US8515167B2 - High dynamic range image mapping with empirical mode decomposition - Google Patents

High dynamic range image mapping with empirical mode decomposition Download PDF

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US8515167B2
US8515167B2 US12551093 US55109309A US8515167B2 US 8515167 B2 US8515167 B2 US 8515167B2 US 12551093 US12551093 US 12551093 US 55109309 A US55109309 A US 55109309A US 8515167 B2 US8515167 B2 US 8515167B2
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layers
plurality
dynamic range
image data
compressing
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Xiaoru YUAN
Peihong Guo
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Peking University
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    • HELECTRICITY
    • H04ELECTRIC COMMUNICATION TECHNIQUE
    • H04NPICTORIAL COMMUNICATION, e.g. TELEVISION
    • H04N19/00Methods or arrangements for coding, decoding, compressing or decompressing digital video signals
    • H04N19/10Methods or arrangements for coding, decoding, compressing or decompressing digital video signals using adaptive coding
    • H04N19/189Methods or arrangements for coding, decoding, compressing or decompressing digital video signals using adaptive coding characterised by the adaptation method, adaptation tool or adaptation type used for the adaptive coding
    • H04N19/192Methods or arrangements for coding, decoding, compressing or decompressing digital video signals using adaptive coding characterised by the adaptation method, adaptation tool or adaptation type used for the adaptive coding the adaptation method, adaptation tool or adaptation type being iterative or recursive
    • HELECTRICITY
    • H04ELECTRIC COMMUNICATION TECHNIQUE
    • H04NPICTORIAL COMMUNICATION, e.g. TELEVISION
    • H04N19/00Methods or arrangements for coding, decoding, compressing or decompressing digital video signals
    • H04N19/10Methods or arrangements for coding, decoding, compressing or decompressing digital video signals using adaptive coding
    • H04N19/102Methods or arrangements for coding, decoding, compressing or decompressing digital video signals using adaptive coding characterised by the element, parameter or selection affected or controlled by the adaptive coding
    • HELECTRICITY
    • H04ELECTRIC COMMUNICATION TECHNIQUE
    • H04NPICTORIAL COMMUNICATION, e.g. TELEVISION
    • H04N19/00Methods or arrangements for coding, decoding, compressing or decompressing digital video signals
    • H04N19/10Methods or arrangements for coding, decoding, compressing or decompressing digital video signals using adaptive coding
    • H04N19/134Methods or arrangements for coding, decoding, compressing or decompressing digital video signals using adaptive coding characterised by the element, parameter or criterion affecting or controlling the adaptive coding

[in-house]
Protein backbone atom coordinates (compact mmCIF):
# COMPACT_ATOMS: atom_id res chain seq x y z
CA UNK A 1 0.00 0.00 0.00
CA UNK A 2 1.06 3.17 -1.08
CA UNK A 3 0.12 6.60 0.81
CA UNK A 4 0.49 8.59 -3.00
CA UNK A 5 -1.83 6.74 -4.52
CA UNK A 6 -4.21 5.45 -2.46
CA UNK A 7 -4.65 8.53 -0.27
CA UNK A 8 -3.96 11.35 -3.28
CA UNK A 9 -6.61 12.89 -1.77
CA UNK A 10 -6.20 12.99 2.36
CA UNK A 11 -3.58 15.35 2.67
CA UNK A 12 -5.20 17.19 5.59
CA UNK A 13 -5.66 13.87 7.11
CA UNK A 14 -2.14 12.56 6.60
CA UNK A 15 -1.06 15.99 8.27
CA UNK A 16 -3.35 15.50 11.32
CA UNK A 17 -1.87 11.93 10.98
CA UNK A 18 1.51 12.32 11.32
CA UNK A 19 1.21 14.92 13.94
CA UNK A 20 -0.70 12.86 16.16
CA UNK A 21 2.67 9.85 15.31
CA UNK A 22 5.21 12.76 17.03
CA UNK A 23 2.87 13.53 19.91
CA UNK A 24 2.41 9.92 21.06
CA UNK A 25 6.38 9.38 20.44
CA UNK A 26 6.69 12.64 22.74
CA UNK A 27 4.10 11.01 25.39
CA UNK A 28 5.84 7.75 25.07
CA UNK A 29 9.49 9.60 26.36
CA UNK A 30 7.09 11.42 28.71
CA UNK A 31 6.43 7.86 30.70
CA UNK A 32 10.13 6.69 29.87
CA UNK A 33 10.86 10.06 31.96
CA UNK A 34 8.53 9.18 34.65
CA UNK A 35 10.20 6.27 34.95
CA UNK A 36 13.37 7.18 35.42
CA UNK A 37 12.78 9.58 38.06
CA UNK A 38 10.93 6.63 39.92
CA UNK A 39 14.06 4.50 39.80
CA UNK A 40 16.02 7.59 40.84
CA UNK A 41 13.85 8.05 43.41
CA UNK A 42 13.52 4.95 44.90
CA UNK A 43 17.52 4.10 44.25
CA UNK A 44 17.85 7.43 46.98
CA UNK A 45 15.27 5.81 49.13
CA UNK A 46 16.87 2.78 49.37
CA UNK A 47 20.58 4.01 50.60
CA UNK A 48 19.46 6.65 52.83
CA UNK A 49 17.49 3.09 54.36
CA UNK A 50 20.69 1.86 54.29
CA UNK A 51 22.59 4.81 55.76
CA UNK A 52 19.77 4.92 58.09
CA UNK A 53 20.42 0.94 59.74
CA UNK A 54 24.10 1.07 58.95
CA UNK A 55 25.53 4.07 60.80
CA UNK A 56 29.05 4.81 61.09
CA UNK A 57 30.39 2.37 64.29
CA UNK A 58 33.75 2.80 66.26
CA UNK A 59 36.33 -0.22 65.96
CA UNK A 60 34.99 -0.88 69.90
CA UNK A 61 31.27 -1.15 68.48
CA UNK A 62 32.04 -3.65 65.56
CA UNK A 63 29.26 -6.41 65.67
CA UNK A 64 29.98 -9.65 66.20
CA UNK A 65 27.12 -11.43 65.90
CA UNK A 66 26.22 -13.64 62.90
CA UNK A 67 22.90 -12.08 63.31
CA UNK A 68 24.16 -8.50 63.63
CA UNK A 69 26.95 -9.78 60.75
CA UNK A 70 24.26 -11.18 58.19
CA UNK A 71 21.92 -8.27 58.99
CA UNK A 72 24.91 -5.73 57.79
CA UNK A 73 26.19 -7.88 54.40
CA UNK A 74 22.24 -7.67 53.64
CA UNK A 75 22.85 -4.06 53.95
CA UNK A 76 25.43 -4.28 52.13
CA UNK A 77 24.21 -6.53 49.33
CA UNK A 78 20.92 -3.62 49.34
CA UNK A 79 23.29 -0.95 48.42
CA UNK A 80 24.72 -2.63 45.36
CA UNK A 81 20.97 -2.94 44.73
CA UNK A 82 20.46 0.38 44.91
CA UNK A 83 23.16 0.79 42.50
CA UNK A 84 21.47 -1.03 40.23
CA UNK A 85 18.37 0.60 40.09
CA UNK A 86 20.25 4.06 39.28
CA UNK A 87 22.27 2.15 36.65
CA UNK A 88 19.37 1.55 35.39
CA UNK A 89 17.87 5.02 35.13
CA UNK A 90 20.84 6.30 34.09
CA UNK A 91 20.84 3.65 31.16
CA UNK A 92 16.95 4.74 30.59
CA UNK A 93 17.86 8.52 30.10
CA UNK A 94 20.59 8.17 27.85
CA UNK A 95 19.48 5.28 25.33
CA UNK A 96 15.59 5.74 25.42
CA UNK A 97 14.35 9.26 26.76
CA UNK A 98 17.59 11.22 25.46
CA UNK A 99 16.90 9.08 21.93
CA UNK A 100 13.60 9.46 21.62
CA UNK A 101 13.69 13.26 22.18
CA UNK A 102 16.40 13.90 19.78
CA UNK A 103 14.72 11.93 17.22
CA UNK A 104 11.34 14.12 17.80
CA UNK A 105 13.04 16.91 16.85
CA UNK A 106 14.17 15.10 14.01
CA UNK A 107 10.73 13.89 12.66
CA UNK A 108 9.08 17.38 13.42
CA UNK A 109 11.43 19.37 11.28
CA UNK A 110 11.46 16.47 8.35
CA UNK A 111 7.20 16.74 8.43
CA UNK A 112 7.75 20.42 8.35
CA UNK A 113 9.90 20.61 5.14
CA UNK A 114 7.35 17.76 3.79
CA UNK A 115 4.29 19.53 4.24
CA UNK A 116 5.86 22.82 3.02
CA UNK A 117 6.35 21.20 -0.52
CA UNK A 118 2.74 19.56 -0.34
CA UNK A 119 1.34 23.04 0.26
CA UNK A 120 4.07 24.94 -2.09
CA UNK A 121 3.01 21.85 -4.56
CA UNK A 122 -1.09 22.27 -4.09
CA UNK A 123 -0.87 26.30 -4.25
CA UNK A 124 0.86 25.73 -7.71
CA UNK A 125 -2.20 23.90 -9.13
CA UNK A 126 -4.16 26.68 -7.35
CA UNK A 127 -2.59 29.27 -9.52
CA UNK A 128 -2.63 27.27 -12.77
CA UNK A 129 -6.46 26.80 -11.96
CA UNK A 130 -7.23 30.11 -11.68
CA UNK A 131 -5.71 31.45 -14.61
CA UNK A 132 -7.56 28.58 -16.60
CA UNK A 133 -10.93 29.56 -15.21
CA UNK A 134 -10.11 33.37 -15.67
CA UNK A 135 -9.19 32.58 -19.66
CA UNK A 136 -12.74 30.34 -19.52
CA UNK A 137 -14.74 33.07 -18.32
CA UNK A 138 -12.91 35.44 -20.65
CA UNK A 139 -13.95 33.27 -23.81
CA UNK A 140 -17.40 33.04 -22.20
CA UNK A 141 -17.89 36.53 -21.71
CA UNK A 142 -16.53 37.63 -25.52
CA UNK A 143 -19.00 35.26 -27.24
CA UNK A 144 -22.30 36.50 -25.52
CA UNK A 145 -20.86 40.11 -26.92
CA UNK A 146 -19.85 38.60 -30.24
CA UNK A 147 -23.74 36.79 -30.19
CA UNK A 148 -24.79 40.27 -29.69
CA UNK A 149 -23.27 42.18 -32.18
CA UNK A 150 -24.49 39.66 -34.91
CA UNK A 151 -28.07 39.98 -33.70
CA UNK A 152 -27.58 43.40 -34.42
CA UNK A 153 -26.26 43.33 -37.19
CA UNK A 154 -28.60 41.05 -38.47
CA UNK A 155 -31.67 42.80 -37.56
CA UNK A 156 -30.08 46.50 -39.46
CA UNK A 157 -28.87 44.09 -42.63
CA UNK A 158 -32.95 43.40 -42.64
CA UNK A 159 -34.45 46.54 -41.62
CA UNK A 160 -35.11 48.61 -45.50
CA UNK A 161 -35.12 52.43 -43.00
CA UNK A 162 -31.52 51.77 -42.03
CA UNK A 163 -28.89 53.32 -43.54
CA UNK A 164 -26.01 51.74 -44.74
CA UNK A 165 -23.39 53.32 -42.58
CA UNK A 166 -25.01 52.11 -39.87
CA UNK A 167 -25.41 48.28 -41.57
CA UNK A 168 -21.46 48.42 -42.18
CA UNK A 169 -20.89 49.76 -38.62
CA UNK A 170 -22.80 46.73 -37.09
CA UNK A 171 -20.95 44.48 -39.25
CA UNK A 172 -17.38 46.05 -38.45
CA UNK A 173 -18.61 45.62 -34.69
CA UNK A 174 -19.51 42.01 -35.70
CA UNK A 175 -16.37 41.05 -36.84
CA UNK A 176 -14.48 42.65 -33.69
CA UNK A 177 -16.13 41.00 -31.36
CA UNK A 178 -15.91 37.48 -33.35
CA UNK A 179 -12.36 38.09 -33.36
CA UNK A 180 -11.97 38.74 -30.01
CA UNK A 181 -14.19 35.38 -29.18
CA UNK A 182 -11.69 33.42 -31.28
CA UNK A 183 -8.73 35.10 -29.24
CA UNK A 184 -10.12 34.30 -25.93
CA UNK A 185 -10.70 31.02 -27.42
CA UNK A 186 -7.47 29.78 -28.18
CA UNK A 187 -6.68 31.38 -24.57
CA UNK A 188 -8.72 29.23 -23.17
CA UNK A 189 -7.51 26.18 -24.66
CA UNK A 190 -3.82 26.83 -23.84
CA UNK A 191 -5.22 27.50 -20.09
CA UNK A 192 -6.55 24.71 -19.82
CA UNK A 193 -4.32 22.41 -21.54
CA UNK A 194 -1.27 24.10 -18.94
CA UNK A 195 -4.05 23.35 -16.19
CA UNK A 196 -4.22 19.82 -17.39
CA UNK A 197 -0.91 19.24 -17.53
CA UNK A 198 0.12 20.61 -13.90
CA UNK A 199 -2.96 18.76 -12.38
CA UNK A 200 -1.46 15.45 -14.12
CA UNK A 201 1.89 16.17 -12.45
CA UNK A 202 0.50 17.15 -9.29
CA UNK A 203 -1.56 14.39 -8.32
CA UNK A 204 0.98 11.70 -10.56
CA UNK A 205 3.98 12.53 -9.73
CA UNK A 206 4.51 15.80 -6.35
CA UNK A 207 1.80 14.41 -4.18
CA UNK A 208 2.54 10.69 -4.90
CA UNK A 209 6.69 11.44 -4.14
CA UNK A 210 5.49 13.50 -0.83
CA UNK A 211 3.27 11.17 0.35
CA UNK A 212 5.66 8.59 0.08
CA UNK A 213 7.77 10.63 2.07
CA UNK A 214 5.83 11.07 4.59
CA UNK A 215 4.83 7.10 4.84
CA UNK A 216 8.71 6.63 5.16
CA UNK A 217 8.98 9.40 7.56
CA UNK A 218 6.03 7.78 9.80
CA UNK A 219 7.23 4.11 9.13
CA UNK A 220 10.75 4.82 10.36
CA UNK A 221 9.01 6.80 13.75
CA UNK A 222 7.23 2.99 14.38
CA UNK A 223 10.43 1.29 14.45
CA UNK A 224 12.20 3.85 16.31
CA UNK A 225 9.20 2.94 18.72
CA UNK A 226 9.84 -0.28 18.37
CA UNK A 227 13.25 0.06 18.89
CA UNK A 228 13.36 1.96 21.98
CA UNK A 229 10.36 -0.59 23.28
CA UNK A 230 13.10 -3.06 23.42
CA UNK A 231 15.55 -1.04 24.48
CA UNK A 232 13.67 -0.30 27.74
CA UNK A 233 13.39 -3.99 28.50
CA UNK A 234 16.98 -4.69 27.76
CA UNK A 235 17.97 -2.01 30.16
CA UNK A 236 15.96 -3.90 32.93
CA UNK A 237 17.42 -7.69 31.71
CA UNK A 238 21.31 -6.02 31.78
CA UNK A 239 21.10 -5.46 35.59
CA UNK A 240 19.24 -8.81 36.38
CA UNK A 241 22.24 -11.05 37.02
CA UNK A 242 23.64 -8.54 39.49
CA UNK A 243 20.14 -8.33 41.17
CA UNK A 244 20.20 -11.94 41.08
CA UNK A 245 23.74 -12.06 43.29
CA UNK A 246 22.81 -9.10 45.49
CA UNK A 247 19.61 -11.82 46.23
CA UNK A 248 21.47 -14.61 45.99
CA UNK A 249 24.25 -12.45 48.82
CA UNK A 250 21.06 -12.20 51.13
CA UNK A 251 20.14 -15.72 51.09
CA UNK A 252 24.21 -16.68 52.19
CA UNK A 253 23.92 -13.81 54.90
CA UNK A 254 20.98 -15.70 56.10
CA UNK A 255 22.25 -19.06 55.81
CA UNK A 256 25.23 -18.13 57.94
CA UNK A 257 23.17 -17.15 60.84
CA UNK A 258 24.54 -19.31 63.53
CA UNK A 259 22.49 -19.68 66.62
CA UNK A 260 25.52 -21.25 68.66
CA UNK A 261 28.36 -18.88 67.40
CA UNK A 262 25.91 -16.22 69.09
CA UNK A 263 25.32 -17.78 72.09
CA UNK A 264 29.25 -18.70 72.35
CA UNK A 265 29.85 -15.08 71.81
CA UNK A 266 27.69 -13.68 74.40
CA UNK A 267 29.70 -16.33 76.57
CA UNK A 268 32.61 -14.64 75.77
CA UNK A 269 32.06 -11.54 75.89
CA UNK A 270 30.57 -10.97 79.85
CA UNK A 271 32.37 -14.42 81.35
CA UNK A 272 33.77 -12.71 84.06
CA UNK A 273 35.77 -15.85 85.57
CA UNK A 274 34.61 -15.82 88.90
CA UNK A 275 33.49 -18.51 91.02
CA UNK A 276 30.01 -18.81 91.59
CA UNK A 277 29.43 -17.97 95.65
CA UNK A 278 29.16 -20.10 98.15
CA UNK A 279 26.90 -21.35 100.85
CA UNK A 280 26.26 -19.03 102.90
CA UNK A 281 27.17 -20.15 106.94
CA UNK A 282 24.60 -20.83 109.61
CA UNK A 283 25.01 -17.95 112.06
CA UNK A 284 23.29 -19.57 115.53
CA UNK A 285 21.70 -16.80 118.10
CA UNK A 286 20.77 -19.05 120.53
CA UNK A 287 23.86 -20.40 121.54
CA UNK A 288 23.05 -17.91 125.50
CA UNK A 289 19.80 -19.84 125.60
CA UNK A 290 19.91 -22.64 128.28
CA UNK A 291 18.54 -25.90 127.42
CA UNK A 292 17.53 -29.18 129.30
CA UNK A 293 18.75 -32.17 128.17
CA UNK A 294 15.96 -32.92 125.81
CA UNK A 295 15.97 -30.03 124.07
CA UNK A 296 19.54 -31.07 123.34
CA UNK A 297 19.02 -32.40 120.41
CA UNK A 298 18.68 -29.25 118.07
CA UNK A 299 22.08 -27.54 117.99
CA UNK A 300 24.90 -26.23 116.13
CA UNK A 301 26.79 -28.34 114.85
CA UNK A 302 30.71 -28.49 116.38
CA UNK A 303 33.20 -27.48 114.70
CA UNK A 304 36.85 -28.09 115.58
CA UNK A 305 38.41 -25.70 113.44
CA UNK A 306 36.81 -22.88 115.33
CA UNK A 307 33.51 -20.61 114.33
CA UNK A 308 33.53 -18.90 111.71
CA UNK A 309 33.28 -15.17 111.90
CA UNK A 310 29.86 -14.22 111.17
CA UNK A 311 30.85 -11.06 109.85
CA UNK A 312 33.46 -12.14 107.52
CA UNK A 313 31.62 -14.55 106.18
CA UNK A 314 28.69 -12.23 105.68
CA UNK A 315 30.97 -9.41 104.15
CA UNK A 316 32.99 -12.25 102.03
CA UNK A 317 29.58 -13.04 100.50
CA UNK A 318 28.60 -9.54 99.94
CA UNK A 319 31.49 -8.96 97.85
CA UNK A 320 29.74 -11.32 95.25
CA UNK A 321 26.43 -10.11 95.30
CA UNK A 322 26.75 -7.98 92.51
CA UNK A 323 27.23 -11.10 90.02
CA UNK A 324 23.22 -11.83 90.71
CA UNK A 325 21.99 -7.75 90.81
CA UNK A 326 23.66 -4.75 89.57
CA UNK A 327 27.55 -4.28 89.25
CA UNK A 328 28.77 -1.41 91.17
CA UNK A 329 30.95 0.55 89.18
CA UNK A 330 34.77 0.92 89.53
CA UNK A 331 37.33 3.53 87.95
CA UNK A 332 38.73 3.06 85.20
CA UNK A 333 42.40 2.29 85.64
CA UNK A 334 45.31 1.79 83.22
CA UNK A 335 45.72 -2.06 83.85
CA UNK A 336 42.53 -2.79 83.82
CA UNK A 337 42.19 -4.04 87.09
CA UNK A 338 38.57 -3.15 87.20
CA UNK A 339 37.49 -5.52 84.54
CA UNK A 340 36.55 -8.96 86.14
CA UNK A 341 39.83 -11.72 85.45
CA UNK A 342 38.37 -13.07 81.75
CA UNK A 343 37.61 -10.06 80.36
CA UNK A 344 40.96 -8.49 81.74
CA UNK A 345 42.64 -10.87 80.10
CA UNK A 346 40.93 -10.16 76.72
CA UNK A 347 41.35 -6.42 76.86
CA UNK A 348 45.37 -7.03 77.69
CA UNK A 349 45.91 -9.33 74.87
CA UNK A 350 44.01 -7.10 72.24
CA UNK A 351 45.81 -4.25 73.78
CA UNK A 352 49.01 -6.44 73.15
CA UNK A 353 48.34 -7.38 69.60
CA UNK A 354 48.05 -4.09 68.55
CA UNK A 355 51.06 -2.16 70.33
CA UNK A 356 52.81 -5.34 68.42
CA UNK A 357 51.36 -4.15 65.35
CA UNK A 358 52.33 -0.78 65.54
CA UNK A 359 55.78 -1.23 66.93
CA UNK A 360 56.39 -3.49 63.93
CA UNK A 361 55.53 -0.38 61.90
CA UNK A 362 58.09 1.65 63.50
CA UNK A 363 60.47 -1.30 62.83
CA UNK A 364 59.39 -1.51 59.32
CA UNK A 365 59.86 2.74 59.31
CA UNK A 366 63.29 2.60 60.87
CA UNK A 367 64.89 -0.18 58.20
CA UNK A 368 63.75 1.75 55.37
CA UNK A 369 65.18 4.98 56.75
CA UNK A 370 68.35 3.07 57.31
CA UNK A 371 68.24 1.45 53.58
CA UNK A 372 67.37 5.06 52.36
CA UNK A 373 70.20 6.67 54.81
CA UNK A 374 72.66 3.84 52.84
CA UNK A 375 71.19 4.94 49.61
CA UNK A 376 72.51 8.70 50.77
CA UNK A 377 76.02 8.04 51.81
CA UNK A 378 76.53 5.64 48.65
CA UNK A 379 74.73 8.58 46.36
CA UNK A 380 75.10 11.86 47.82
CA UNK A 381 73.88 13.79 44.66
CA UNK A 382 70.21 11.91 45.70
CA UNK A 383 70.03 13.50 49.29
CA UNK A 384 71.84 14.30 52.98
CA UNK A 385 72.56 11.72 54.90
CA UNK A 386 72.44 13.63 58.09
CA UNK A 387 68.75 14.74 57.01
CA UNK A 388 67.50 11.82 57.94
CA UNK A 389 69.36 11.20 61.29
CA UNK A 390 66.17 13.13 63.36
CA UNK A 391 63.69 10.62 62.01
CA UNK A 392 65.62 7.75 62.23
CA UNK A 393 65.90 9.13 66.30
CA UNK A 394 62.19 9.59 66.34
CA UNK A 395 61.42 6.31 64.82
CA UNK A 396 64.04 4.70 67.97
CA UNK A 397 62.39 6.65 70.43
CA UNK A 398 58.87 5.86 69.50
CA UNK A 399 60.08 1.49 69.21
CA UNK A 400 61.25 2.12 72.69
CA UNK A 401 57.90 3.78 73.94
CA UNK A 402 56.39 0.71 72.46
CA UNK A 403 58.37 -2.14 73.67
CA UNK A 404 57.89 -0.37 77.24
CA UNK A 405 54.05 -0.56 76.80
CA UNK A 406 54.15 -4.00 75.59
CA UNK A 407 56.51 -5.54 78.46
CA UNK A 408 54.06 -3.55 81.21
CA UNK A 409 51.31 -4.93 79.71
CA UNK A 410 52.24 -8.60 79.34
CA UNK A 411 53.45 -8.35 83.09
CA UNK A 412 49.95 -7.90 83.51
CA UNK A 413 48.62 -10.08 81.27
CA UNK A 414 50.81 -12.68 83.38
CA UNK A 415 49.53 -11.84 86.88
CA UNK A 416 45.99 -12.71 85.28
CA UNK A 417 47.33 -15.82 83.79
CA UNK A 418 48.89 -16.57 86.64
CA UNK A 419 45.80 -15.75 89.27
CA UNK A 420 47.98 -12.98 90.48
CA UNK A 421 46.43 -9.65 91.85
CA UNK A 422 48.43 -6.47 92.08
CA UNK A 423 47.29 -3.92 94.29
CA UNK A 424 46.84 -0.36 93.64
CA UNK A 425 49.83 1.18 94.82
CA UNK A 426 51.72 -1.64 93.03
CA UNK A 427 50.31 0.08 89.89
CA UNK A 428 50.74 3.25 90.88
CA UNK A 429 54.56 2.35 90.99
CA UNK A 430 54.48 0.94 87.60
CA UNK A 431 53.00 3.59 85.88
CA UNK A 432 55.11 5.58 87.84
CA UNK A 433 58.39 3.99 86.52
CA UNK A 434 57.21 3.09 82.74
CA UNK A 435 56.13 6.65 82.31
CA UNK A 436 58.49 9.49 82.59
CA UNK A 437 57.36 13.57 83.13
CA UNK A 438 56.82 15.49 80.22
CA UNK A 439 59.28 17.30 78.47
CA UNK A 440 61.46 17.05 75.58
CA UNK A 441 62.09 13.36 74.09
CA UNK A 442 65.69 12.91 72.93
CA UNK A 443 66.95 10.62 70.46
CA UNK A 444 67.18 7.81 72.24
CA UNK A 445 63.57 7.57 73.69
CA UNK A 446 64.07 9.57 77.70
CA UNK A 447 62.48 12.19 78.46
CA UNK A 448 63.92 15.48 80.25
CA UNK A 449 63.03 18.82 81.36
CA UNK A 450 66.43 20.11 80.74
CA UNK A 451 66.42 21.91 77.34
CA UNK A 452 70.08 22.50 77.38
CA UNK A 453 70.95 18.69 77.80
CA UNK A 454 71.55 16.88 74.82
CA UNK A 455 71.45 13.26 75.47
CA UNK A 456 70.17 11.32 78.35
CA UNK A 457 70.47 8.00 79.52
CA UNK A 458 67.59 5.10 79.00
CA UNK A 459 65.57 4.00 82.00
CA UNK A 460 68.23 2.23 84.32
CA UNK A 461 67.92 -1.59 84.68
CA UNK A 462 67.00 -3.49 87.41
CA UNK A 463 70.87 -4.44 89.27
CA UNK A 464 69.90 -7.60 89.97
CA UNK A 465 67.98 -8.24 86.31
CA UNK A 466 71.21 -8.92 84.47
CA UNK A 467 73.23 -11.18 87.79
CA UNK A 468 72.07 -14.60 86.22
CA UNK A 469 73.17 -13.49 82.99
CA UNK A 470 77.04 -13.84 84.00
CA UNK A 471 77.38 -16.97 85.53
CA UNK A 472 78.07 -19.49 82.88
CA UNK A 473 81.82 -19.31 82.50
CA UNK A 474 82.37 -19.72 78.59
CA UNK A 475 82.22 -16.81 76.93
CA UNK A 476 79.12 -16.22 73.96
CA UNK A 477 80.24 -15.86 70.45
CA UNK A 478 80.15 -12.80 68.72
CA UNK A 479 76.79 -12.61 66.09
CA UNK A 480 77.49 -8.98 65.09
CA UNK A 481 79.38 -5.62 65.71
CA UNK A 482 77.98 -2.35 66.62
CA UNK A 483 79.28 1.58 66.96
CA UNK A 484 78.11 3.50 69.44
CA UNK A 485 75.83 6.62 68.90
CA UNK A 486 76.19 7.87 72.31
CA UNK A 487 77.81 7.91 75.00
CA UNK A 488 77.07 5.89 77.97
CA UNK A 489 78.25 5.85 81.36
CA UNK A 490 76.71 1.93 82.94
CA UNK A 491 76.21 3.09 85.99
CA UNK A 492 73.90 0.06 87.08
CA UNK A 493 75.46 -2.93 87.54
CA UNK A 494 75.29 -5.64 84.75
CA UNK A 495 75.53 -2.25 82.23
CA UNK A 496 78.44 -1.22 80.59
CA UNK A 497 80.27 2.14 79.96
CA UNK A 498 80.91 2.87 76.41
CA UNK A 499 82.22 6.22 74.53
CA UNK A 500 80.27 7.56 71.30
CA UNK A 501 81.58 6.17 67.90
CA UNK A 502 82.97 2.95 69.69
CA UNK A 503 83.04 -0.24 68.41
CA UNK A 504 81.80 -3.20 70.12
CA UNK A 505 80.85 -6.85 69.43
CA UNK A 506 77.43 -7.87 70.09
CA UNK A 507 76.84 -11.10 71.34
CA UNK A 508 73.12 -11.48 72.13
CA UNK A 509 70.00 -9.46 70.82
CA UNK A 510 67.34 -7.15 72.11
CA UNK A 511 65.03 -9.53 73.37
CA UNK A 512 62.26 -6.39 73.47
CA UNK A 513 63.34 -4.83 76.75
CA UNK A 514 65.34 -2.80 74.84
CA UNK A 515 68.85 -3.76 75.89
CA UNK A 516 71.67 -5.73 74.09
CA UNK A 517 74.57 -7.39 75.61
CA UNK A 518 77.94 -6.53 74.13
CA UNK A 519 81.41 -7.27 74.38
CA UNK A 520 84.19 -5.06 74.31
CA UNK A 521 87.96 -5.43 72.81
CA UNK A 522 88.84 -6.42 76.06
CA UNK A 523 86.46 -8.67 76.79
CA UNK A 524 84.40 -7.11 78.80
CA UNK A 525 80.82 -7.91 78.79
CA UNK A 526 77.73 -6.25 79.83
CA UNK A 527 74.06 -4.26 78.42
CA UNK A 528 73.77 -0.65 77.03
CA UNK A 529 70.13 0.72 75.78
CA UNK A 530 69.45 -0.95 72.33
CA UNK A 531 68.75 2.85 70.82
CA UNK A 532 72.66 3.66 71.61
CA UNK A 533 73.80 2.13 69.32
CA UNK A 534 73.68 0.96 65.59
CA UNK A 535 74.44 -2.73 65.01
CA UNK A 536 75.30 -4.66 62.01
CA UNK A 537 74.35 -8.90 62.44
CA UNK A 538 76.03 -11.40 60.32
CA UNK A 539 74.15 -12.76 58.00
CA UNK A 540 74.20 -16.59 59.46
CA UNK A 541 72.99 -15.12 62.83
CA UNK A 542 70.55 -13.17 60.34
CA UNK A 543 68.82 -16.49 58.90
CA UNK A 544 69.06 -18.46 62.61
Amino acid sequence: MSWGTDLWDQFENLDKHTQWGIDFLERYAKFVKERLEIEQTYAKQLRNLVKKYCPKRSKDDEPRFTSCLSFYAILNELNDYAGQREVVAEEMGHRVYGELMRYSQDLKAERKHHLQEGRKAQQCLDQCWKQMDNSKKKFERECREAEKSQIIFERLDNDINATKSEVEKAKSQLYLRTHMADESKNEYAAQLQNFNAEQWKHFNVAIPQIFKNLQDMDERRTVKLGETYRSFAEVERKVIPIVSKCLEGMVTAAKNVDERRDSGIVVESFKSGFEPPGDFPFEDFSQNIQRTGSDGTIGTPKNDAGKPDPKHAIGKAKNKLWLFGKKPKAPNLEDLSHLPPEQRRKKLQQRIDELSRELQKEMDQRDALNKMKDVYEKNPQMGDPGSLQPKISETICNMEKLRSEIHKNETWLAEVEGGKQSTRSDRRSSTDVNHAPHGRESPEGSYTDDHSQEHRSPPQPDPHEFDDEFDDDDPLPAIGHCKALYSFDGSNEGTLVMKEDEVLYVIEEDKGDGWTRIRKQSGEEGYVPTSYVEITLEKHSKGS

• H04N19/162User input
    • HELECTRICITY
    • H04ELECTRIC COMMUNICATION TECHNIQUE
    • H04NPICTORIAL COMMUNICATION, e.g. TELEVISION
    • H04N19/00Methods or arrangements for coding, decoding, compressing or decompressing digital video signals
    • H04N19/10Methods or arrangements for coding, decoding, compressing or decompressing digital video signals using adaptive coding
    • H04N19/134Methods or arrangements for coding, decoding, compressing or decompressing digital video signals using adaptive coding characterised by the element, parameter or criterion affecting or controlling the adaptive coding
    • H04N19/164Feedback from the receiver or from the transmission channel
    • HELECTRICITY
    • H04ELECTRIC COMMUNICATION TECHNIQUE
    • H04NPICTORIAL COMMUNICATION, e.g. TELEVISION
    • H04N19/00Methods or arrangements for coding, decoding, compressing or decompressing digital video signals
    • H04N19/10Methods or arrangements for coding, decoding, compressing or decompressing digital video signals using adaptive coding
    • H04N19/169Methods or arrangements for coding, decoding, compressing or decompressing digital video signals using adaptive coding characterised by the coding unit, i.e. the structural portion or semantic portion of the video signal being the object or the subject of the adaptive coding
    • H04N19/187Methods or arrangements for coding, decoding, compressing or decompressing digital video signals using adaptive coding characterised by the coding unit, i.e. the structural portion or semantic portion of the video signal being the object or the subject of the adaptive coding the unit being a scalable video layer
    • HELECTRICITY
    • H04ELECTRIC COMMUNICATION TECHNIQUE
    • H04NPICTORIAL COMMUNICATION, e.g. TELEVISION
    • H04N19/00Methods or arrangements for coding, decoding, compressing or decompressing digital video signals
    • H04N19/30Methods or arrangements for coding, decoding, compressing or decompressing digital video signals using hierarchical techniques, e.g. scalability

Abstract

The disclosure relates generally to receiving original image data, decomposing the original image data into layers, compressing a dynamic range of each of layers, and integrating compressed layers to form a final image.

Description

BACKGROUND

High dynamic range images have a greater dynamic range of luminance between light and dark areas of a scene than normal images. This permits more accurate representation of the wide range of intensity levels found in real scenes ranging from direct sunlight to shadows. However, high dynamic range images may not be directly viewed on an average display device due to limitations of the display device.